Mahesh Patil, Co-CIO, Aditya Birla Sun Life Mutual Fund shares the lessons he has learned in 28 years he has been in the markets.
During the last 28 years I have been in the markets, I have seen various market cycles, starting with the Harshad Mehta boom (while I was in management school). Every cycle is a learning experience and teaches something new, shaping one's investment philosophy and style.
Some of these lessons are:
In my investment journey there are some interesting lessons which moulded my investment philosophy. For example, when I first identified an NBFC, the company had emerged from a chequered past and was reinventing itself as a technology-driven NBFC with a robust risk-management framework. It was an easy decision at that point in time once the big picture was in place as valuations were reasonable.
Over a period of time, the company became a gold standard in the industry and grew rapidly. It was a big multi-bagger (the stock rose 30 times in seven years) and the valuation multiples kept on expanding. I partially booked profits and started trimming the stock at every rise as the multiples went beyond my comfort zone. The stock continued to outperform big time. The key learning was that with certain stocks one should rather take a long-term view, say five years forward, considering the big picture and factoring fully the structural change in the growth trajectory and profitability. Then re-evaluate the target price rather than selling it early when it reaches the estimated target price.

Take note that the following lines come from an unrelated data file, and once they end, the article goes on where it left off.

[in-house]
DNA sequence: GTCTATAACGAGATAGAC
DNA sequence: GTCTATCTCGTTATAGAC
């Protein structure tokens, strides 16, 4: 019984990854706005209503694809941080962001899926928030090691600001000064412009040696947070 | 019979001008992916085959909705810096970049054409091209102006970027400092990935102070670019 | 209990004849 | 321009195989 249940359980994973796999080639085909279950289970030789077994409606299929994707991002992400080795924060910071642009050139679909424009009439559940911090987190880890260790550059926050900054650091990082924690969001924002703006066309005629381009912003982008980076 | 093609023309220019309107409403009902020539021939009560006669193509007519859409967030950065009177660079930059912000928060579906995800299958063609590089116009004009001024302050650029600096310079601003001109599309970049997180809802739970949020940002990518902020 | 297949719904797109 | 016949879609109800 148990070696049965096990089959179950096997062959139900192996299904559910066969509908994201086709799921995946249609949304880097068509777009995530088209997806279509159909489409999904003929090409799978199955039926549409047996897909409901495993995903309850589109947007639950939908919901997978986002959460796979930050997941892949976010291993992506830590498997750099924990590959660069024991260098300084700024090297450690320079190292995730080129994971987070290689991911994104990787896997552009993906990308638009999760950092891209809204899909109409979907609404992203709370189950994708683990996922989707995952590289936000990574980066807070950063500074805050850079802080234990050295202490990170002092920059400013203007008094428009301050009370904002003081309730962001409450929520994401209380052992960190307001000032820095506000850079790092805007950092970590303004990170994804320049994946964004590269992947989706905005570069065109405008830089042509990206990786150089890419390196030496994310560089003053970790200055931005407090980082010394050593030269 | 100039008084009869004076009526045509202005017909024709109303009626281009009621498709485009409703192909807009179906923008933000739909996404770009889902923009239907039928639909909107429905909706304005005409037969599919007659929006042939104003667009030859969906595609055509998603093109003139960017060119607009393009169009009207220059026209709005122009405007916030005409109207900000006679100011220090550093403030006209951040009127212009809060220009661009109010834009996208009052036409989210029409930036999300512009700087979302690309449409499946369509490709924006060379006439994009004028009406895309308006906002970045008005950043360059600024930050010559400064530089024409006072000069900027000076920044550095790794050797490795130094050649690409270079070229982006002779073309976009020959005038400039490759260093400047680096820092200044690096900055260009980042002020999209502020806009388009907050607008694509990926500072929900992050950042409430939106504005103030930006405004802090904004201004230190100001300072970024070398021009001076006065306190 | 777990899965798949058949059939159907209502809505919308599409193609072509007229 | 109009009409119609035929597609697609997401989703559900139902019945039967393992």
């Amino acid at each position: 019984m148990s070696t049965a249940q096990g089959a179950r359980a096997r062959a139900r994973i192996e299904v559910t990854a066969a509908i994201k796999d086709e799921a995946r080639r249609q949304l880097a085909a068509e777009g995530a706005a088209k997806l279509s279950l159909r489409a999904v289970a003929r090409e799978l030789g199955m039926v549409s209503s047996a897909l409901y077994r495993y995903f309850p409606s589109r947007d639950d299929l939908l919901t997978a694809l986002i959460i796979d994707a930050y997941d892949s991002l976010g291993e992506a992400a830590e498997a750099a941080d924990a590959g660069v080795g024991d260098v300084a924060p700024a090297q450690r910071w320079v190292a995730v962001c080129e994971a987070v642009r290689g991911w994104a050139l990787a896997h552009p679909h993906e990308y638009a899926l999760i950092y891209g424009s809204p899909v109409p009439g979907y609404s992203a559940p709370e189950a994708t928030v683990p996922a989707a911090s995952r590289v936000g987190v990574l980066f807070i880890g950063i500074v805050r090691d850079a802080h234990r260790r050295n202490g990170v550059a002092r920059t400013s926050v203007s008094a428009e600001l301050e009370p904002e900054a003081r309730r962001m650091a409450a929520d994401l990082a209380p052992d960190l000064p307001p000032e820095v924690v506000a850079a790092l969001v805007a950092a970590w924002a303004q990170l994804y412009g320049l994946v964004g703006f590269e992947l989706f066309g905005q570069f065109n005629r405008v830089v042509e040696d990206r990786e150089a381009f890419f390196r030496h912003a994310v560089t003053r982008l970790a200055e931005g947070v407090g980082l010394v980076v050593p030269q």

Sometimes the most-hated stocks can provide a great opportunity if one is willing to move away from the crowd and do some original deep-dive work. After the scam erupted at Satyam in 2009, the stock crashed more than 90 per cent and was virtually an un-investible institutional stock. When we evaluated the company closely in 2012 as a contrarian idea, we did some channel checks with its customers and peers and found that the company continued to have a substantial business even after the crisis, with a diversified client base and a core competency in enterprise IT solution. The balance sheet was reasonable, old management was out and valuations were bombed out. Only if it survived and got the right leadership, it could be a great turnaround story.
We evaluated the company taking in the worst-case scenario and found a good margin of safety. We invested early in the stock across our funds and very soon the company started to get noticed not only by other investors but other peers and was acquired by another tech giant later, giving handsome returns. Taking such large contra calls requires teamwork to thrash out the various things which can go wrong and to build conviction.